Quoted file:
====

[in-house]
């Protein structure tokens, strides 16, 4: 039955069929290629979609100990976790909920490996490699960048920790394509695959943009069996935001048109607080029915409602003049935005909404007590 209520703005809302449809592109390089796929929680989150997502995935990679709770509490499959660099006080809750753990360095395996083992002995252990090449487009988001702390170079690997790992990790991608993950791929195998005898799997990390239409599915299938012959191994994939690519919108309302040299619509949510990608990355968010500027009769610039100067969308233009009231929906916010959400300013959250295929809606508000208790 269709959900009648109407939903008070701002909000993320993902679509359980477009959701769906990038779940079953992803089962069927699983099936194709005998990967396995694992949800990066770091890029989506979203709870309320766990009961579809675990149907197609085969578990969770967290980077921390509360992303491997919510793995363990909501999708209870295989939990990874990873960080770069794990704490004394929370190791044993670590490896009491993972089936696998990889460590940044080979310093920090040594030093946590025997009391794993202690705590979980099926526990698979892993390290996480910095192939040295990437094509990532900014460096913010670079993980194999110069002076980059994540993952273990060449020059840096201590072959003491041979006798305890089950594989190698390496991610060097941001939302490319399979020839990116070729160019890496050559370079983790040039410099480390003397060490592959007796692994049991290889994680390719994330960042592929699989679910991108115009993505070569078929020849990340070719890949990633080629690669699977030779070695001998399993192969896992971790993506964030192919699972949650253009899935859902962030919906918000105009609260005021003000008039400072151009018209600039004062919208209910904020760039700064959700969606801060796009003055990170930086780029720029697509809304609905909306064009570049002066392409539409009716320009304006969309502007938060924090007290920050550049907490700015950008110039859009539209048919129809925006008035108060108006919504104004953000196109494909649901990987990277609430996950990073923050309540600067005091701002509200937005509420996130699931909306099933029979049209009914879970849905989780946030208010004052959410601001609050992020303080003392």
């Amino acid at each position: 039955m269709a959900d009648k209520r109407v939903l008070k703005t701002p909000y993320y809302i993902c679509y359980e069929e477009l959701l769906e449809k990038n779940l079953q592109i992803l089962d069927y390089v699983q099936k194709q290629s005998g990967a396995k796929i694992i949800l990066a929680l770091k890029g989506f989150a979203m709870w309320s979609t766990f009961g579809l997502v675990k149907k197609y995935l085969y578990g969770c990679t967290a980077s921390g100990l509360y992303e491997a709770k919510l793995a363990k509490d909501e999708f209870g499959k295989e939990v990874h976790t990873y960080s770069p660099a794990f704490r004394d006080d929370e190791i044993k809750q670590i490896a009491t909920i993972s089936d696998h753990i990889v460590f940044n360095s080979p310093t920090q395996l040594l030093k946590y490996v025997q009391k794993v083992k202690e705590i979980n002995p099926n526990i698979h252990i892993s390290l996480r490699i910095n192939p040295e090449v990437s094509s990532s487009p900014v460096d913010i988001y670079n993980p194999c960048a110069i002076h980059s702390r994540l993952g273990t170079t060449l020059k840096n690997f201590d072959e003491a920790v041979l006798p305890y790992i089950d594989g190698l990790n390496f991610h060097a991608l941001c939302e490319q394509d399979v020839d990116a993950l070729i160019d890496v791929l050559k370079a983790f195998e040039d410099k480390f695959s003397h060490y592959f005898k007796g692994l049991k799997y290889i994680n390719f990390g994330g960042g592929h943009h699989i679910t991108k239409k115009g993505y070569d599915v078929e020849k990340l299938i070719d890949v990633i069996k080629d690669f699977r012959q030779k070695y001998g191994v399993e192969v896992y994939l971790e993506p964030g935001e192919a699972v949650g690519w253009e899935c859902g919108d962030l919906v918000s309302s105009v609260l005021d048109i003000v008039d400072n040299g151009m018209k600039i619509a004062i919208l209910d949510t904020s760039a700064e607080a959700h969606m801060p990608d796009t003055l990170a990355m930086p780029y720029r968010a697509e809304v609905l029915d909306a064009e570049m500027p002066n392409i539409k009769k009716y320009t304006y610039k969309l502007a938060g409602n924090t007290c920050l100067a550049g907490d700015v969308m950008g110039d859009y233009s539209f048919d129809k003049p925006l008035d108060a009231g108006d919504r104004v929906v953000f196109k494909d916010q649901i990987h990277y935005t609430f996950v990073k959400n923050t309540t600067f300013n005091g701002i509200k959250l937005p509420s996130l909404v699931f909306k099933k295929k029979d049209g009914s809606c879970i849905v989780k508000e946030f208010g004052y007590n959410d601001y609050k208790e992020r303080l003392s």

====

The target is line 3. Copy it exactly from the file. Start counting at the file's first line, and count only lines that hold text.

């Amino acid at each position: 039955m269709a959900d009648k209520r109407v939903l008070k703005t701002p909000y993320y809302i993902c679509y359980e069929e477009l959701l769906e449809k990038n779940l079953q592109i992803l089962d069927y390089v699983q099936k194709q290629s005998g990967a396995k796929i694992i949800l990066a929680l770091k890029g989506f989150a979203m709870w309320s979609t766990f009961g579809l997502v675990k149907k197609y995935l085969y578990g969770c990679t967290a980077s921390g100990l509360y992303e491997a709770k919510l793995a363990k509490d909501e999708f209870g499959k295989e939990v990874h976790t990873y960080s770069p660099a794990f704490r004394d006080d929370e190791i044993k809750q670590i490896a009491t909920i993972s089936d696998h753990i990889v460590f940044n360095s080979p310093t920090q395996l040594l030093k946590y490996v025997q009391k794993v083992k202690e705590i979980n002995p099926n526990i698979h252990i892993s390290l996480r490699i910095n192939p040295e090449v990437s094509s990532s487009p900014v460096d913010i988001y670079n993980p194999c960048a110069i002076h980059s702390r994540l993952g273990t170079t060449l020059k840096n690997f201590d072959e003491a920790v041979l006798p305890y790992i089950d594989g190698l990790n390496f991610h060097a991608l941001c939302e490319q394509d399979v020839d990116a993950l070729i160019d890496v791929l050559k370079a983790f195998e040039d410099k480390f695959s003397h060490y592959f005898k007796g692994l049991k799997y290889i994680n390719f990390g994330g960042g592929h943009h699989i679910t991108k239409k115009g993505y070569d599915v078929e020849k990340l299938i070719d890949v990633i069996k080629d690669f699977r012959q030779k070695y001998g191994v399993e192969v896992y994939l971790e993506p964030g935001e192919a699972v949650g690519w253009e899935c859902g919108d962030l919906v918000s309302s105009v609260l005021d048109i003000v008039d400072n040299g151009m018209k600039i619509a004062i919208l209910d949510t904020s760039a700064e607080a959700h969606m801060p990608d796009t003055l990170a990355m930086p780029y720029r968010a697509e809304v609905l029915d909306a064009e570049m500027p002066n392409i539409k009769k009716y320009t304006y610039k969309l502007a938060g409602n924090t007290c920050l100067a550049g907490d700015v969308m950008g110039d859009y233009s539209f048919d129809k003049p925006l008035d108060a009231g108006d919504r104004v929906v953000f196109k494909d916010q649901i990987h990277y935005t609430f996950v990073k959400n923050t309540t600067f300013n005091g701002i509200k959250l937005p509420s996130l909404v699931f909306k099933k295929k029979d049209g009914s809606c879970i849905v989780k508000e946030f208010g004052y007590n959410d601001y609050k208790e992020r303080l003392s």